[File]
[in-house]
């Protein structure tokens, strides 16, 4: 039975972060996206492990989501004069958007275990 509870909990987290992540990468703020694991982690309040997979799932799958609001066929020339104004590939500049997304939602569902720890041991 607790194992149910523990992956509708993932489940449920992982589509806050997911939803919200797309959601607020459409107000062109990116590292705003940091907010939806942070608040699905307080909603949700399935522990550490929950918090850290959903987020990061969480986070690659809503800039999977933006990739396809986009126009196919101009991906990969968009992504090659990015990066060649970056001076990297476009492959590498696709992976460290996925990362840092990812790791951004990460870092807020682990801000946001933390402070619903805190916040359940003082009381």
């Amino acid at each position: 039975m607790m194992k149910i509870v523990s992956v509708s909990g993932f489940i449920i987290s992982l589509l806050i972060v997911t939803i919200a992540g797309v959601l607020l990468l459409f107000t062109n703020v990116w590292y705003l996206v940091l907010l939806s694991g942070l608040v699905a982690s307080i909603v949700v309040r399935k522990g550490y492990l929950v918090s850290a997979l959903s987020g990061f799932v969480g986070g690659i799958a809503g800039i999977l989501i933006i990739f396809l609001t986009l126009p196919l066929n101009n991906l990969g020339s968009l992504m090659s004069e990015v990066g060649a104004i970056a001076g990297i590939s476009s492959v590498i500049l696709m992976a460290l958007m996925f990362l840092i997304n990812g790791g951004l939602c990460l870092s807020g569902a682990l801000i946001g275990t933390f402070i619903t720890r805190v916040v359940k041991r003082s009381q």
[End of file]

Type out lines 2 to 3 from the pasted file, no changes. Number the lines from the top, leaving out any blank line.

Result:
């Protein structure tokens, strides 16, 4: 039975972060996206492990989501004069958007275990 509870909990987290992540990468703020694991982690309040997979799932799958609001066929020339104004590939500049997304939602569902720890041991 607790194992149910523990992956509708993932489940449920992982589509806050997911939803919200797309959601607020459409107000062109990116590292705003940091907010939806942070608040699905307080909603949700399935522990550490929950918090850290959903987020990061969480986070690659809503800039999977933006990739396809986009126009196919101009991906990969968009992504090659990015990066060649970056001076990297476009492959590498696709992976460290996925990362840092990812790791951004990460870092807020682990801000946001933390402070619903805190916040359940003082009381």
């Amino acid at each position: 039975m607790m194992k149910i509870v523990s992956v509708s909990g993932f489940i449920i987290s992982l589509l806050i972060v997911t939803i919200a992540g797309v959601l607020l990468l459409f107000t062109n703020v990116w590292y705003l996206v940091l907010l939806s694991g942070l608040v699905a982690s307080i909603v949700v309040r399935k522990g550490y492990l929950v918090s850290a997979l959903s987020g990061f799932v969480g986070g690659i799958a809503g800039i999977l989501i933006i990739f396809l609001t986009l126009p196919l066929n101009n991906l990969g020339s968009l992504m090659s004069e990015v990066g060649a104004i970056a001076g990297i590939s476009s492959v590498i500049l696709m992976a460290l958007m996925f990362l840092i997304n990812g790791g951004l939602c990460l870092s807020g569902a682990l801000i946001g275990t933390f402070i619903t720890r805190v916040v359940k041991r003082s009381q």